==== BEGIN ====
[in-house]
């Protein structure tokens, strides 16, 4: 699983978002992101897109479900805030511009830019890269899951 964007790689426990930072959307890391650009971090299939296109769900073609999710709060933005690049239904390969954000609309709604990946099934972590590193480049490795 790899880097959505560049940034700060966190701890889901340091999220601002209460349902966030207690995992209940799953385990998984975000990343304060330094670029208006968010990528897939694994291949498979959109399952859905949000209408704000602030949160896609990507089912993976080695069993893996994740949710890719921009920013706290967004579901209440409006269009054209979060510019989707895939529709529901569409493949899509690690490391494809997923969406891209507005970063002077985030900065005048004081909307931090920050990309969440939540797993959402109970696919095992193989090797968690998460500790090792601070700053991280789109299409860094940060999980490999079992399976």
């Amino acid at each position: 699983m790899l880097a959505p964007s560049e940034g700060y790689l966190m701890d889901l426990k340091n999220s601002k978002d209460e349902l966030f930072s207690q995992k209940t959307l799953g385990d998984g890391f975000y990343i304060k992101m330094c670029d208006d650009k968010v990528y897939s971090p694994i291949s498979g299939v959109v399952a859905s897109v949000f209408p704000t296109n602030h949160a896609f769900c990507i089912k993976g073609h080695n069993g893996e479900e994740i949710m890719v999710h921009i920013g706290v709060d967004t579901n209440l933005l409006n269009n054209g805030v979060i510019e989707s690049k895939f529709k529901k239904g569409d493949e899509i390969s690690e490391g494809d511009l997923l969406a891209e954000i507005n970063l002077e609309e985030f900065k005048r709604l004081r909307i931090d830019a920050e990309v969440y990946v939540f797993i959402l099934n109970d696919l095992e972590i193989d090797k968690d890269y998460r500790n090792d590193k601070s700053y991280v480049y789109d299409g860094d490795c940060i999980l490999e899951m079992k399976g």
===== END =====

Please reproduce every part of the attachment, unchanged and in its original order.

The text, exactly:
[in-house]
């Protein structure tokens, strides 16, 4: 699983978002992101897109479900805030511009830019890269899951 964007790689426990930072959307890391650009971090299939296109769900073609999710709060933005690049239904390969954000609309709604990946099934972590590193480049490795 790899880097959505560049940034700060966190701890889901340091999220601002209460349902966030207690995992209940799953385990998984975000990343304060330094670029208006968010990528897939694994291949498979959109399952859905949000209408704000602030949160896609990507089912993976080695069993893996994740949710890719921009920013706290967004579901209440409006269009054209979060510019989707895939529709529901569409493949899509690690490391494809997923969406891209507005970063002077985030900065005048004081909307931090920050990309969440939540797993959402109970696919095992193989090797968690998460500790090792601070700053991280789109299409860094940060999980490999079992399976």
């Amino acid at each position: 699983m790899l880097a959505p964007s560049e940034g700060y790689l966190m701890d889901l426990k340091n999220s601002k978002d209460e349902l966030f930072s207690q995992k209940t959307l799953g385990d998984g890391f975000y990343i304060k992101m330094c670029d208006d650009k968010v990528y897939s971090p694994i291949s498979g299939v959109v399952a859905s897109v949000f209408p704000t296109n602030h949160a896609f769900c990507i089912k993976g073609h080695n069993g893996e479900e994740i949710m890719v999710h921009i920013g706290v709060d967004t579901n209440l933005l409006n269009n054209g805030v979060i510019e989707s690049k895939f529709k529901k239904g569409d493949e899509i390969s690690e490391g494809d511009l997923l969406a891209e954000i507005n970063l002077e609309e985030f900065k005048r709604l004081r909307i931090d830019a920050e990309v969440y990946v939540f797993i959402l099934n109970d696919l095992e972590i193989d090797k968690d890269y998460r500790n090792d590193k601070s700053y991280v480049y789109d299409g860094d490795c940060i999980l490999e899951m079992k399976g």